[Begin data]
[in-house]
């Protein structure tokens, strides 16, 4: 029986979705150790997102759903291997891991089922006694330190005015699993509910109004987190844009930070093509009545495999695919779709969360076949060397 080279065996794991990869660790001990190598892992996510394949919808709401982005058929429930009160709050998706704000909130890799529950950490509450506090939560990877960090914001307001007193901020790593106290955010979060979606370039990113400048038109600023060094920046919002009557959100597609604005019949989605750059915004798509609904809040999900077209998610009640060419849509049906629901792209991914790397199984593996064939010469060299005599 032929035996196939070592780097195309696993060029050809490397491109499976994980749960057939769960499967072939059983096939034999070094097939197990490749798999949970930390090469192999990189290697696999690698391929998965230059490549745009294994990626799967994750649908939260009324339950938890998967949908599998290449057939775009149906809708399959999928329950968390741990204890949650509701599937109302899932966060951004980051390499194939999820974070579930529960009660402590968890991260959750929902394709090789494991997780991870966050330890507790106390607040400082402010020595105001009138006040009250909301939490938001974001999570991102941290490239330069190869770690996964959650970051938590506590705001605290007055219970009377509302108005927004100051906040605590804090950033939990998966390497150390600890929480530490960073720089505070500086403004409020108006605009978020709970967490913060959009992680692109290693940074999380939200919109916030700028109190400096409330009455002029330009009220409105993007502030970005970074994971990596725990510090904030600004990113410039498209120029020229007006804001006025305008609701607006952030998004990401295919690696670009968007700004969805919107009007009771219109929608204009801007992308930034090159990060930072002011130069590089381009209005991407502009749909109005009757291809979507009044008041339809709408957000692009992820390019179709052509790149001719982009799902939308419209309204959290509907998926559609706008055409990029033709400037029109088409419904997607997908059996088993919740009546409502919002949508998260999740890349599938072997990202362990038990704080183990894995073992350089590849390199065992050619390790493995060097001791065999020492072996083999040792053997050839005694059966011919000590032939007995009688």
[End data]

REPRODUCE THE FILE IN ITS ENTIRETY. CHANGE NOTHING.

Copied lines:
[in-house]
């Protein structure tokens, strides 16, 4: 029986979705150790997102759903291997891991089922006694330190005015699993509910109004987190844009930070093509009545495999695919779709969360076949060397 080279065996794991990869660790001990190598892992996510394949919808709401982005058929429930009160709050998706704000909130890799529950950490509450506090939560990877960090914001307001007193901020790593106290955010979060979606370039990113400048038109600023060094920046919002009557959100597609604005019949989605750059915004798509609904809040999900077209998610009640060419849509049906629901792209991914790397199984593996064939010469060299005599 032929035996196939070592780097195309696993060029050809490397491109499976994980749960057939769960499967072939059983096939034999070094097939197990490749798999949970930390090469192999990189290697696999690698391929998965230059490549745009294994990626799967994750649908939260009324339950938890998967949908599998290449057939775009149906809708399959999928329950968390741990204890949650509701599937109302899932966060951004980051390499194939999820974070579930529960009660402590968890991260959750929902394709090789494991997780991870966050330890507790106390607040400082402010020595105001009138006040009250909301939490938001974001999570991102941290490239330069190869770690996964959650970051938590506590705001605290007055219970009377509302108005927004100051906040605590804090950033939990998966390497150390600890929480530490960073720089505070500086403004409020108006605009978020709970967490913060959009992680692109290693940074999380939200919109916030700028109190400096409330009455002029330009009220409105993007502030970005970074994971990596725990510090904030600004990113410039498209120029020229007006804001006025305008609701607006952030998004990401295919690696670009968007700004969805919107009007009771219109929608204009801007992308930034090159990060930072002011130069590089381009209005991407502009749909109005009757291809979507009044008041339809709408957000692009992820390019179709052509790149001719982009799902939308419209309204959290509907998926559609706008055409990029033709400037029109088409419904997607997908059996088993919740009546409502919002949508998260999740890349599938072997990202362990038990704080183990894995073992350089590849390199065992050619390790493995060097001791065999020492072996083999040792053997050839005694059966011919000590032939007995009688």